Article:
The Roman Fort Gatehouse

Posted: April 3, 2015 in History, London, Roman History, UK
Tags: , ,

The Romans built a stone fort in the NW corner of the Londinium settlement. Work appears to have commenced around the year 120AD, some forty years after the conquest. This may have been in conjunction with the visit of the Emperor Hadrian, who came to Britain in AD 122. It is known that similar large construction projects were undertaken in other parts of the empire in conjunction with the Emperor’s visits

LOcation of Roman fort c122AD

LOcation of Roman fort c122AD

Plan of Roman fort c122AD

Plan of Roman fort c122AD

Unlike most Roman forts it was unlikely that the main aim was of a defensive nature and the fort was probably used to house men on secondment from other units who were serving as the Governors personal guard or on other administrative or construction duties in the Londinium area. It seems to have had a lot of storage space and so may also have acted as a warehouse before supplies were shipped to units in other parts of the country.

Its walls were 4.5m high and 1.2m wide and each wall was approx 200m long. The area of the fort was approx 12 acres. It is estimated that it could house approx 1000 men and it is likely that these were made up of both infantry and cavalry.It had four gatehouses, to the west and the north leading out of the city and to the south and the east giving access to the city area.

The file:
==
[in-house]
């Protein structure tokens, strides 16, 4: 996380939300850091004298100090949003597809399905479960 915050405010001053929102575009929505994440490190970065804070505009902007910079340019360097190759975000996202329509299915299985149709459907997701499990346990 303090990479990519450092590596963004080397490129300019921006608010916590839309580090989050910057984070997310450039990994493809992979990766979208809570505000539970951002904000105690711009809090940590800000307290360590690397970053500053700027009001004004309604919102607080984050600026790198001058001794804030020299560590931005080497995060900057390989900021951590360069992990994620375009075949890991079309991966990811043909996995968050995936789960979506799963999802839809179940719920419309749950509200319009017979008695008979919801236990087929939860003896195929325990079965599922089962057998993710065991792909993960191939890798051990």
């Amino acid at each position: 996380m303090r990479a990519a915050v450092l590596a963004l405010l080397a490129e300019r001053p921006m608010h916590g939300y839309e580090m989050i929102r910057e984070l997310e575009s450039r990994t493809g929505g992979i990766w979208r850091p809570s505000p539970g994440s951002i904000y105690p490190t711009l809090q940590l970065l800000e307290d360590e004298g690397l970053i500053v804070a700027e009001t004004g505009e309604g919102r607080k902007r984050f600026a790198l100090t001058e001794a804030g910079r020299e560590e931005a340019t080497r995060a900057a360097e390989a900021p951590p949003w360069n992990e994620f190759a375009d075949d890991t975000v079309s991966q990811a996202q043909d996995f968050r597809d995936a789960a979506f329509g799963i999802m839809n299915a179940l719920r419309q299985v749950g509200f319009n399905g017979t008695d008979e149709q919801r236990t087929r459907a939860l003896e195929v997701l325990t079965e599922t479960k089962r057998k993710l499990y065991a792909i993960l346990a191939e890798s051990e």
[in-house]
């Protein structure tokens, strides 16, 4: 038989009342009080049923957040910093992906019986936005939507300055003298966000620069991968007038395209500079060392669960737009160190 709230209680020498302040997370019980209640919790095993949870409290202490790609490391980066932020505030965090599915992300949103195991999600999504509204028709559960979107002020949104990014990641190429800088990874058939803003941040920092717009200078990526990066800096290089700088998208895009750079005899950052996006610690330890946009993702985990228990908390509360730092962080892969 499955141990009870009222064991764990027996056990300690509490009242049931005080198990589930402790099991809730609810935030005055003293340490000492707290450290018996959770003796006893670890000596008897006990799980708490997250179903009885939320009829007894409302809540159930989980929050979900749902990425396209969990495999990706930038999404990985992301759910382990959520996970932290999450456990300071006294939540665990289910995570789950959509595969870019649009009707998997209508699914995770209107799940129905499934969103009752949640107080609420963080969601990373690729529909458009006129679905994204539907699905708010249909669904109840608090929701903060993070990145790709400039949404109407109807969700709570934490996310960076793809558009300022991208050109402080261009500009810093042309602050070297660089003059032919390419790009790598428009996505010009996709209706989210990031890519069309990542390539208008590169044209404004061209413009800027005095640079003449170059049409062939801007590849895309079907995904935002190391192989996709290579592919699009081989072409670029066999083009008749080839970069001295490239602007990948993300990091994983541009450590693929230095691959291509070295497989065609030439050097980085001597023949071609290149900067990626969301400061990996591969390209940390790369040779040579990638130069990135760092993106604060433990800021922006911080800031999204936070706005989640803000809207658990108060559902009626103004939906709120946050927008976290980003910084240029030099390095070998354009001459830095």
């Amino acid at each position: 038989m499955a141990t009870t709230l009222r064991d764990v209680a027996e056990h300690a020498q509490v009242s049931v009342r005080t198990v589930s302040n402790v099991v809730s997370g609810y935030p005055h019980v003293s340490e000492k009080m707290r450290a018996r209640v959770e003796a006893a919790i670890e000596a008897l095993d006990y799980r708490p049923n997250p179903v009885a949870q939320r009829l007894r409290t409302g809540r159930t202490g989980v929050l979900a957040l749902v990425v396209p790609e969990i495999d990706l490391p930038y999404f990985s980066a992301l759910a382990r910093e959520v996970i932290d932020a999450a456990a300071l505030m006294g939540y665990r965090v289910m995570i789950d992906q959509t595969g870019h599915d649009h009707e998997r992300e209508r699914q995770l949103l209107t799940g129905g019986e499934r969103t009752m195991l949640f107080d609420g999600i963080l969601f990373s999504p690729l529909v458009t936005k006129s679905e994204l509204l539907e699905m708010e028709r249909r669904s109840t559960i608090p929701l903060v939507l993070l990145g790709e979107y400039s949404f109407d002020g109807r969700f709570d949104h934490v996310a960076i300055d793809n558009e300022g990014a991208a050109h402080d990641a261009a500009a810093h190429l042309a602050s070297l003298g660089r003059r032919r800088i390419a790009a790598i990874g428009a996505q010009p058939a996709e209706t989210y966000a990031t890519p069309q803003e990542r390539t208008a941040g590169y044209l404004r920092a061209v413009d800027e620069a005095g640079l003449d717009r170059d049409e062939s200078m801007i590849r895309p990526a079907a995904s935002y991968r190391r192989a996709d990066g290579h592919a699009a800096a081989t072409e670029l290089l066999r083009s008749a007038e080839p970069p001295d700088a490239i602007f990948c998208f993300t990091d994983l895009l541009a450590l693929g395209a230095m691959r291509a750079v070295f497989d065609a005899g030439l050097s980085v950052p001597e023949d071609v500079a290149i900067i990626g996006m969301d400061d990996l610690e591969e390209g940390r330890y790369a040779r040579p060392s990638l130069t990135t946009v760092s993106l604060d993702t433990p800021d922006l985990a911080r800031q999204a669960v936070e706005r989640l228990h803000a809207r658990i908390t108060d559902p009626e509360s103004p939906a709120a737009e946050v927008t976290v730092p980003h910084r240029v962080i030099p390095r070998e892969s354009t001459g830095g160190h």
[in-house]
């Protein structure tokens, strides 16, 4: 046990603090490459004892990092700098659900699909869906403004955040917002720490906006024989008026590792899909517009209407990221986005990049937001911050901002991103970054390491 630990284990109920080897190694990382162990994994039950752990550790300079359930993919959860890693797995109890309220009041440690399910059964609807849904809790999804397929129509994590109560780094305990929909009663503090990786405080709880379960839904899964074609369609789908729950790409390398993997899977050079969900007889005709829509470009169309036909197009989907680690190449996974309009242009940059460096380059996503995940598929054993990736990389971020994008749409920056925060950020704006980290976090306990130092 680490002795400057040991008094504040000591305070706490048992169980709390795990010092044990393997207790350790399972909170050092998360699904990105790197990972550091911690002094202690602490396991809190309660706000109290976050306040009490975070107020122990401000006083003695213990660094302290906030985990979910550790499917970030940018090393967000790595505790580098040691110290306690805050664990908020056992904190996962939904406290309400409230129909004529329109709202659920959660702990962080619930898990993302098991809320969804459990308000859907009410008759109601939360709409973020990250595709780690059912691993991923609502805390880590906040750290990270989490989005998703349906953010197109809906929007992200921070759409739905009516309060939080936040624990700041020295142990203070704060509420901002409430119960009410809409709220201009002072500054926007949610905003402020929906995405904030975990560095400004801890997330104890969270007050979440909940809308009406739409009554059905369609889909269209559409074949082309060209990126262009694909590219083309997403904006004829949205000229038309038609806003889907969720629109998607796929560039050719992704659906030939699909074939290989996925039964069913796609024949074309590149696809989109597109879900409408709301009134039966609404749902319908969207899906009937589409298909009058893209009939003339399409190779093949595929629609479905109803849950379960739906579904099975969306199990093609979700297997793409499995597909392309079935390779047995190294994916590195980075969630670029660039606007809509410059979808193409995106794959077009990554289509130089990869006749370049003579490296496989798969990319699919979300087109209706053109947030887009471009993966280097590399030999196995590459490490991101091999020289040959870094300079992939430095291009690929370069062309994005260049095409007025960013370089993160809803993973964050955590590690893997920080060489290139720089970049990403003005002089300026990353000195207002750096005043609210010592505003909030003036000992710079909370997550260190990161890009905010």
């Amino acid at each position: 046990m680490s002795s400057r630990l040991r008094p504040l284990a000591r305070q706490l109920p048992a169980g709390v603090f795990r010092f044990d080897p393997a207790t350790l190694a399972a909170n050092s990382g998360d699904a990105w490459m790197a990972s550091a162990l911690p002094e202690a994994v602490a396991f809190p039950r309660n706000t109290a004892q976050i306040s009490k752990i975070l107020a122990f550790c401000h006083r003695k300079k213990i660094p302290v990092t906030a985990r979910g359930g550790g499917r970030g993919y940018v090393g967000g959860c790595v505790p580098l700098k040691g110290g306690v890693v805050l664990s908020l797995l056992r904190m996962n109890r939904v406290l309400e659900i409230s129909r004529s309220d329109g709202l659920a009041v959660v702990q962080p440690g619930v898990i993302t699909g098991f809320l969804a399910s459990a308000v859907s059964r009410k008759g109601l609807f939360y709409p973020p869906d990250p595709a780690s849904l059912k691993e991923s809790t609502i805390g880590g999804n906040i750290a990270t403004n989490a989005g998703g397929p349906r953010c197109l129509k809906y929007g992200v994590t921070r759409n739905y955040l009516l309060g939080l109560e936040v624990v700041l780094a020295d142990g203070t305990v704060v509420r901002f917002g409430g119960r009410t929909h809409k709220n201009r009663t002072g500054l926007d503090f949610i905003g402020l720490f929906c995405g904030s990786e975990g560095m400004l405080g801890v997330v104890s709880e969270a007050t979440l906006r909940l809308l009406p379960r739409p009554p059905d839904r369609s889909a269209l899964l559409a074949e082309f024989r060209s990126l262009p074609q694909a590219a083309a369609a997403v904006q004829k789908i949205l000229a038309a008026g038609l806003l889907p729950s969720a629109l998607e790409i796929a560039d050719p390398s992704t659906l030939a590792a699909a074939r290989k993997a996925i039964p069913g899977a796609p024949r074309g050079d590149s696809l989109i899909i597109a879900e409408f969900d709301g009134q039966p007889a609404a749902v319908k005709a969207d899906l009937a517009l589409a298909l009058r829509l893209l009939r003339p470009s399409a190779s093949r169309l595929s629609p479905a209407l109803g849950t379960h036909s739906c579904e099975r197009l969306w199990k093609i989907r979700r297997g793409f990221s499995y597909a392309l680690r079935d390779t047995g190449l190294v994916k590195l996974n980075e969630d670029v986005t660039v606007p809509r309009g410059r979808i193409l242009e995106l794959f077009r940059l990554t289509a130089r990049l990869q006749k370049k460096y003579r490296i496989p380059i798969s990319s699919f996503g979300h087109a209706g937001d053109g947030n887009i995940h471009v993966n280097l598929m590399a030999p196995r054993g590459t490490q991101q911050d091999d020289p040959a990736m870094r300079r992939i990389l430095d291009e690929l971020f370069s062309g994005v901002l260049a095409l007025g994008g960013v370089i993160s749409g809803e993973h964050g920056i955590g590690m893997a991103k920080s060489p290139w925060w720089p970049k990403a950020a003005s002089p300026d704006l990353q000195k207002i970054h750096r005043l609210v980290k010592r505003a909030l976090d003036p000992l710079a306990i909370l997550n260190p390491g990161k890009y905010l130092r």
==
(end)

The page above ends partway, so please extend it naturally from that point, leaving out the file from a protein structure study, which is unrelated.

The forts life was short-lived however and when the new city wall was built in 200AD, the west and north walls of the old fort were widened and incorporated into it. Within 20 years the fort had been decommissioned and the eastern and southern walls demolished.

Incorporation of fort into Roman City walls c200AD

Incorporation of fort into Roman City walls c200AD

Artists impression of Fort c200AD

Artists impression of Fort c200AD

The only remaining part of the Roman fort is part of the western gatehouse which is now preserved in a room under a new road. It was found in 1956 when the new road was being built and is accessible twice a month on a guided tour from the Museum of London, which is adjacent to the site. For details see http://www.museumoflondon.org.uk/london-wall/whats-on/events-calendar/?etype=Tours

Artists drawing of the Western gatehouse showing current remains of gatehouse

Artists drawing of the Western gatehouse showing current remains of gatehouse

Model of possible appearance of Western Gatehouse

Model of possible appearance of Western Gatehouse

Guardroom in Western Gatehouse

Guardroom in Western Gatehouse

Remains of guardroom of Western Gateway

Remains of guardroom of Western Gatehouse

Bases of central pillars of gatehouse

Bases of central pillars of Gatehouse

Leave a Reply

Fill in your details below or click an icon to log in:

WordPress.com Logo

You are commenting using your WordPress.com account. Log Out /  Change )

Google photo

You are commenting using your Google account. Log Out /  Change )

Twitter picture

You are commenting using your Twitter account. Log Out /  Change )

Facebook photo

You are commenting using your Facebook account. Log Out /  Change )

Connecting to %s

This site uses Akismet to reduce spam. Learn how your comment data is processed.